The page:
Finnish courts have ruled that the owner of an open WiFi network cannot be held liable for file-sharing copyright infringement that happens on the network.
The landmark ruling came after the Finnish Anti-Piracy Centre, a group of entertainment industry rights-holders, filed a copyright infringement lawsuit against a woman and demanded €6000 in compensation for file-sharing conducted on her open WiFi network. However, a Finnish District Court today ruled in the woman's favor.
"This alleged copyright infringement had taken place in a specific 12-minute period in July 14 2010, a date when a summer theater play with an audience of around hundred people was held at the premises of the former school owned and resided by the lady," reads a statement from Turre Legal, the law firm representing the woman.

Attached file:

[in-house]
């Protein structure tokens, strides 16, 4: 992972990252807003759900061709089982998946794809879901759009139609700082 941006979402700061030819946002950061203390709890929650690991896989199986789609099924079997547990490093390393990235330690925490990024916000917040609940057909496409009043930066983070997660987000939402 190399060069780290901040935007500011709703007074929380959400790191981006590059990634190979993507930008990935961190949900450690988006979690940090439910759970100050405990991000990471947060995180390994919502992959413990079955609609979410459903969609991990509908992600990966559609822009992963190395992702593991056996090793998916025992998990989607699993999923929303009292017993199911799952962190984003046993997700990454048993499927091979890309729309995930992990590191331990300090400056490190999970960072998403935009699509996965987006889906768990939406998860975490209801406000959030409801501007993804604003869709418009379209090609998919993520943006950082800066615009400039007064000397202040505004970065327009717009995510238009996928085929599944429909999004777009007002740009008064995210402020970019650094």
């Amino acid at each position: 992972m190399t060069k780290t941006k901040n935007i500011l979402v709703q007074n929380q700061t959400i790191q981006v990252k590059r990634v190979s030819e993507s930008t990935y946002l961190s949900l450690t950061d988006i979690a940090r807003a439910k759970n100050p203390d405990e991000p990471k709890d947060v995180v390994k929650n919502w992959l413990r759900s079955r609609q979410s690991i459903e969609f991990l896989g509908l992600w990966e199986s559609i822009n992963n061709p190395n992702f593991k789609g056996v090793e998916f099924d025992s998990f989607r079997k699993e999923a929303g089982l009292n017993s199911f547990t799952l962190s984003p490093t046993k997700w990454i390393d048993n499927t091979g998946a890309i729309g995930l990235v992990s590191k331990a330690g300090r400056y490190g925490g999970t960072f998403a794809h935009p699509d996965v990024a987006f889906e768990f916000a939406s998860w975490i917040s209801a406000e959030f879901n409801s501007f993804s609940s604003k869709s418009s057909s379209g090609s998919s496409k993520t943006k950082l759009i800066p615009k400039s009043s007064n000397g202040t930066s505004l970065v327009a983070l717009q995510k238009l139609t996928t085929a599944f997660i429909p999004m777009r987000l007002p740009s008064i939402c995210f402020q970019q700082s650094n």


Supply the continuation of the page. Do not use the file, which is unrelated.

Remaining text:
"The applicants were unable to provide any evidence that the connection-owner herself had been involved in the file-sharing. The court thus examined whether the mere act of providing a WiFi connection not protected with a password can be deemed to constitute a copyright-infringing act."
Turre said that the Anti-Piracy Centre also tried to get an injunction that would prevent the defendant from committing any similar acts in the future. Such an injunction, had it been granted granted, would have given rights-owners the ability to shut open WiFi networks in cases of similar infringements by incidental visitors and customers. Luckily, the courts concluded that the WiFi owner cannot be deemed liable for infringements actually committed by third parties.
The Anti-Piracy Centre can still appeal the ruling. If they choose to do so, they'll be doing it at the Vaasa Court of Appeals.